There is currently much international ado about Myanmar. At first glance, the
regime is under increasing pressure to reform itself and allow a measure of
democracy in the country, formerly known as Burma. But there are so many
crosscurrents, political and economic, that the prospects for real change may be
little higher than at any time since 1990, when the generals thwarted the
electoral victory of Aung San Suu Kyi and her National League for Democracy.
The good news is that several members of
the Association of Southeast Asian Nations are admitting that their efforts to
promote change through dialogue with the generals have failed. Members of
Malaysia's ruling party were the first to move, and now Asean legislators in
Manila for the Inter-Parliamentary Union meeting have demanded that their
foreign ministers, due to meet next week, bring more pressure to bear on the
regime in Yangon to free opposition leaders and permit a degree of democratic
Meanwhile the UN envoy to Myanmar, the
Malaysian diplomat Razali Ismail, is expressing frustration at being prevented
from visiting the country, and the International Labor Organization has repeated
its condemnation of its use of forced labor.
Some of this Asean reaction is out of
genuine democratic sympathy, some out of frustration that Myanmar's economy is
almost as unreformed as its politics. Most, however, is out of concern that
Asean itself will be damaged if Myanmar in its current political condition is
allowed to take the chairmanship of the group when its turn comes next year.
This modification of the policy of noninterference in one another's internal
affairs was articulated by Prime Minister Lee Hsien Loong of Singapore. He noted
that "developments in one Asean country could impact on Asean as a whole." Lee
was in Yangon to promote trade as well as to deliver this political message to
General Tan Shwe, the head of Myanmar's junta.
Western pressure and threats to boycott
meetings held in Yangon have clearly had an effect even on governments
traditionally sympathetic to authoritarian rule and whose businessmen, as is the
case with Singapore and Malaysia, have been deeply involved in trade with the
regime. But Asean proceeds by consensus, and it will be a hard fight to persuade
Vietnam or Cambodia to help delay Myanmar's chairmanship. Thailand also has an
equivocal position; business interests appear to dominate current policy, and
the government has chosen this moment to pressure Burmese exiles in Thailand by
demanding they move from the major cities to remote border areas.
Meanwhile the generals may be too
preoccupied with their own infighting to bother too much about Asean or
democratic gestures. No one knows quite what power plays are in progress, but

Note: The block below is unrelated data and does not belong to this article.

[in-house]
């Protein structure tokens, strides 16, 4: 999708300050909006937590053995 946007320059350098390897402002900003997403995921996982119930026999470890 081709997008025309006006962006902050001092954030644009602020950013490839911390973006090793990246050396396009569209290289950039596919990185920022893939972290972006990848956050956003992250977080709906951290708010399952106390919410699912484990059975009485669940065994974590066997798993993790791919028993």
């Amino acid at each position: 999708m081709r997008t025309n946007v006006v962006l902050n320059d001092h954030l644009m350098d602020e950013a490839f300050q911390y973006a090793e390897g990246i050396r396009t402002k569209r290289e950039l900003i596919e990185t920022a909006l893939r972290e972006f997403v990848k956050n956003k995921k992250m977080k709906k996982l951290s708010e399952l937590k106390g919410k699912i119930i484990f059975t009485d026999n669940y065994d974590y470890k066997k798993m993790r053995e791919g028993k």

there are still reverberations from the arrest of Khin Nyunt, then prime
minister, in October. A closed-door national convention to draw up a new
constitution has been adjourned and is not expected to resume till November.
The generals can also take solace from
the bizarre politics of the European Union, which is marking its "Burma Day" on
Tuesday with a seminar attended largely by those advocating dialogue with the
regime. To pave the way, an EU-commissioned "independent" report urges the end
of sanctions and engagement with the generals. But its two academic authors have
been characterized by The Irrawaddy, the best external English-language news
source about Myanmar, as "well-known regime sympathizers."
Expatriate Burmese groups have been
similarly scathing. But the EU, long intransigent toward the junta, now seems
under the influence of Singapore-funded academic research and of former
diplomats from EU member countries making livings as businessmen in Southeast
Myanmar's economy may be in a shambles,
thanks more to mismanagement than sanctions. But its energy resources and
strategic position give the generals more leverage than ever. India, putting
national interests before democracy, is eager to offset China's dominant
influence and will buy Burmese gas if Bangladesh can be persuaded to allow a
pipeline across its territory. India's foreign minister, Natwar Singh, visiting
in March, described Myanmar as a "valuable neighbor and strategic partner."
Indian companies are interested in increasing exploration. So is South Korea.
China, of course, remains the generals' staunchest friend, arms supplier and
The bottom line seems to be that neither
dialogue nor sanctions have much effect. Tan Shwe and his comrades are almost as
impervious to the outside world as Kim Jong Il of North Korea.
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